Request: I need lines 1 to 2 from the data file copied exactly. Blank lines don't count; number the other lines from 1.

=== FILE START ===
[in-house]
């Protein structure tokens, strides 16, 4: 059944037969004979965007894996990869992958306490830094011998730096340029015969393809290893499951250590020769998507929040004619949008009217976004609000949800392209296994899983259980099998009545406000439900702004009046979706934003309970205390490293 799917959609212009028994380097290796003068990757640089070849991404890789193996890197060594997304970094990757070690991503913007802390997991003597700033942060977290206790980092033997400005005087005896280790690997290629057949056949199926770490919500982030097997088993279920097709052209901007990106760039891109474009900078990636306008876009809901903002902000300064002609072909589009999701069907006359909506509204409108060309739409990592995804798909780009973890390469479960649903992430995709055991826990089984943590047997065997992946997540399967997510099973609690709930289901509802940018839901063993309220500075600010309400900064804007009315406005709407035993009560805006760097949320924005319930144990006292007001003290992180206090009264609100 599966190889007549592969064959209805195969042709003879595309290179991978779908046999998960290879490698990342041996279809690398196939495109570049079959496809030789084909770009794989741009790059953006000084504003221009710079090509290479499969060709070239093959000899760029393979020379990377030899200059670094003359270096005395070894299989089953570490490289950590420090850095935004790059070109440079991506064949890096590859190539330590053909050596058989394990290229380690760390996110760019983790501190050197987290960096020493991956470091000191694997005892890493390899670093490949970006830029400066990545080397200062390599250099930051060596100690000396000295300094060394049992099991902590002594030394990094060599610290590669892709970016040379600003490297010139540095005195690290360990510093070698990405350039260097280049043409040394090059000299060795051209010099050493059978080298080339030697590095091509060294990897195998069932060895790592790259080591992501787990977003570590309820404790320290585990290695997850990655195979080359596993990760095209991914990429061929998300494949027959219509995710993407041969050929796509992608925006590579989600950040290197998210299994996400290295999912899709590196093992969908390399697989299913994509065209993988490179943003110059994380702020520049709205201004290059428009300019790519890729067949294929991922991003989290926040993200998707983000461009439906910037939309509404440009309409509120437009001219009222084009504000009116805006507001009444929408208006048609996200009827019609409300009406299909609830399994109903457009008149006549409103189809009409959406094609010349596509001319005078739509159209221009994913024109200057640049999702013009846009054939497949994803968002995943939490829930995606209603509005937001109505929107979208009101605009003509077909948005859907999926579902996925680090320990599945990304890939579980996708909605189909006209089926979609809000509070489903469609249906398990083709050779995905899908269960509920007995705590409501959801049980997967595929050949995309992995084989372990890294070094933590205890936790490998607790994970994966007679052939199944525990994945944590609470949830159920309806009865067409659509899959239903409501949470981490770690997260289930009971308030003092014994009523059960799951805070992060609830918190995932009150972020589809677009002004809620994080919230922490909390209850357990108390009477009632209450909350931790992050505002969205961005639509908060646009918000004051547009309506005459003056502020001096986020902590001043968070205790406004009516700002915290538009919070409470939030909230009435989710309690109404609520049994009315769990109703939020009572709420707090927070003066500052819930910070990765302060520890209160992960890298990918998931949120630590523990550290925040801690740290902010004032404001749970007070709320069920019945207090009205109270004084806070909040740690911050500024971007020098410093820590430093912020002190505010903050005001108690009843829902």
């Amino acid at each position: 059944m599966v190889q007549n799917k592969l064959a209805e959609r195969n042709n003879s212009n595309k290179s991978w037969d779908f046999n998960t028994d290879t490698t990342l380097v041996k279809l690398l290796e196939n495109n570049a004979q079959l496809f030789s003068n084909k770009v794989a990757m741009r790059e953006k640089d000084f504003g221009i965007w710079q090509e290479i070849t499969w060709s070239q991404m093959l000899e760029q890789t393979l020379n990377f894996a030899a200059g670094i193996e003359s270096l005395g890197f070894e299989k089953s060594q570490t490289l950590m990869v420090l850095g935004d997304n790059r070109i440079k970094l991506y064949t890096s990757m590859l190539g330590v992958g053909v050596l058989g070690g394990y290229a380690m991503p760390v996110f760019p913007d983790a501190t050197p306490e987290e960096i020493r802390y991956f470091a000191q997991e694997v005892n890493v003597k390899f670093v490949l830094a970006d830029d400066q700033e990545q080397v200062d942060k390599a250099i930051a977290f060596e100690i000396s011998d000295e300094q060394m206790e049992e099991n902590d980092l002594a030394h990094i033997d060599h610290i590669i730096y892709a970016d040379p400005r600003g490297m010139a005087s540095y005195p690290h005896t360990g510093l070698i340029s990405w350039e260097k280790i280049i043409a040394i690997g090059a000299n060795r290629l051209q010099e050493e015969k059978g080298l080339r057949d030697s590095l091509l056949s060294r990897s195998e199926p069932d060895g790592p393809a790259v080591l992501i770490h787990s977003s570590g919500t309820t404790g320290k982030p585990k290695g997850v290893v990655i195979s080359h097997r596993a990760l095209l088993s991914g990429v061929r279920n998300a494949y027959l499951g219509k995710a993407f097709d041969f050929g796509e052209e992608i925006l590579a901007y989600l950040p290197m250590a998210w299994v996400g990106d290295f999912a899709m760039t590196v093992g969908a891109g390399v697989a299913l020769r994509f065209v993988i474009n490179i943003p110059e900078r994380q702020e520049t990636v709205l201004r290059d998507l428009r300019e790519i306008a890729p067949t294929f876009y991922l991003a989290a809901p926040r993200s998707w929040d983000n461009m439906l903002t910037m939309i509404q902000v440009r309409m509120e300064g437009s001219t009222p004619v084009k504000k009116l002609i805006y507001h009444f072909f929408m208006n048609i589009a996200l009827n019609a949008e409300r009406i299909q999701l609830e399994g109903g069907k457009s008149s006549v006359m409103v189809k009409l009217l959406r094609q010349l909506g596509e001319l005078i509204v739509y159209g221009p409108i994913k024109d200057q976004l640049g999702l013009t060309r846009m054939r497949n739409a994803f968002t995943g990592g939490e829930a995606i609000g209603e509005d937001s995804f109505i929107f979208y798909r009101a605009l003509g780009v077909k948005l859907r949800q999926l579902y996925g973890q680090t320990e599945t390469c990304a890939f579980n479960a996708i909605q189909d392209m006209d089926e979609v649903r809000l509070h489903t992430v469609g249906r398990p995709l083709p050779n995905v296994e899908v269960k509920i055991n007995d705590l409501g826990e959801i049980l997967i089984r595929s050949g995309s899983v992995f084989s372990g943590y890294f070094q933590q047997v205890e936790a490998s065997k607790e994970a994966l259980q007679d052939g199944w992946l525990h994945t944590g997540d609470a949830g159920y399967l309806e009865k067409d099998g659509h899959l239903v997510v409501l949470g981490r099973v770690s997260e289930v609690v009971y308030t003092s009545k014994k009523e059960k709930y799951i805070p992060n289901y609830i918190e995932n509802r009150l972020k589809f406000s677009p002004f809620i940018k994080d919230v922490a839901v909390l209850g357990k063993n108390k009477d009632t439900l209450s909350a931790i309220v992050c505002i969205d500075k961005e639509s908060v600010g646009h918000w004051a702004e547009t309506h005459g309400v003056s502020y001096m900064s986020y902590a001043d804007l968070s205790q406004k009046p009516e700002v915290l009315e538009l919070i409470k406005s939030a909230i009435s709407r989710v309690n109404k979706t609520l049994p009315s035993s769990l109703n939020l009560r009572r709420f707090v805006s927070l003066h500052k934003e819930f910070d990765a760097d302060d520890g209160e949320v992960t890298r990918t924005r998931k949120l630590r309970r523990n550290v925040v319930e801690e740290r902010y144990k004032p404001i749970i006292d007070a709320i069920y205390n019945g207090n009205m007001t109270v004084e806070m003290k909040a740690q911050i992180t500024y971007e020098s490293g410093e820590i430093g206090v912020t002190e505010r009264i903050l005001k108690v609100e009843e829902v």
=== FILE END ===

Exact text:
[in-house]
């Protein structure tokens, strides 16, 4: 059944037969004979965007894996990869992958306490830094011998730096340029015969393809290893499951250590020769998507929040004619949008009217976004609000949800392209296994899983259980099998009545406000439900702004009046979706934003309970205390490293 799917959609212009028994380097290796003068990757640089070849991404890789193996890197060594997304970094990757070690991503913007802390997991003597700033942060977290206790980092033997400005005087005896280790690997290629057949056949199926770490919500982030097997088993279920097709052209901007990106760039891109474009900078990636306008876009809901903002902000300064002609072909589009999701069907006359909506509204409108060309739409990592995804798909780009973890390469479960649903992430995709055991826990089984943590047997065997992946997540399967997510099973609690709930289901509802940018839901063993309220500075600010309400900064804007009315406005709407035993009560805006760097949320924005319930144990006292007001003290992180206090009264609100 599966190889007549592969064959209805195969042709003879595309290179991978779908046999998960290879490698990342041996279809690398196939495109570049079959496809030789084909770009794989741009790059953006000084504003221009710079090509290479499969060709070239093959000899760029393979020379990377030899200059670094003359270096005395070894299989089953570490490289950590420090850095935004790059070109440079991506064949890096590859190539330590053909050596058989394990290229380690760390996110760019983790501190050197987290960096020493991956470091000191694997005892890493390899670093490949970006830029400066990545080397200062390599250099930051060596100690000396000295300094060394049992099991902590002594030394990094060599610290590669892709970016040379600003490297010139540095005195690290360990510093070698990405350039260097280049043409040394090059000299060795051209010099050493059978080298080339030697590095091509060294990897195998069932060895790592790259080591992501787990977003570590309820404790320290585990290695997850990655195979080359596993990760095209991914990429061929998300494949027959219509995710993407041969050929796509992608925006590579989600950040290197998210299994996400290295999912899709590196093992969908390399697989299913994509065209993988490179943003110059994380702020520049709205201004290059428009300019790519890729067949294929991922991003989290926040993200998707983000461009439906910037939309509404440009309409509120437009001219009222084009504000009116805006507001009444929408208006048609996200009827019609409300009406299909609830399994109903457009008149006549409103189809009409959406094609010349596509001319005078739509159209221009994913024109200057640049999702013009846009054939497949994803968002995943939490829930995606209603509005937001109505929107979208009101605009003509077909948005859907999926579902996925680090320990599945990304890939579980996708909605189909006209089926979609809000509070489903469609249906398990083709050779995905899908269960509920007995705590409501959801049980997967595929050949995309992995084989372990890294070094933590205890936790490998607790994970994966007679052939199944525990994945944590609470949830159920309806009865067409659509899959239903409501949470981490770690997260289930009971308030003092014994009523059960799951805070992060609830918190995932009150972020589809677009002004809620994080919230922490909390209850357990108390009477009632209450909350931790992050505002969205961005639509908060646009918000004051547009309506005459003056502020001096986020902590001043968070205790406004009516700002915290538009919070409470939030909230009435989710309690109404609520049994009315769990109703939020009572709420707090927070003066500052819930910070990765302060520890209160992960890298990918998931949120630590523990550290925040801690740290902010004032404001749970007070709320069920019945207090009205109270004084806070909040740690911050500024971007020098410093820590430093912020002190505010903050005001108690009843829902």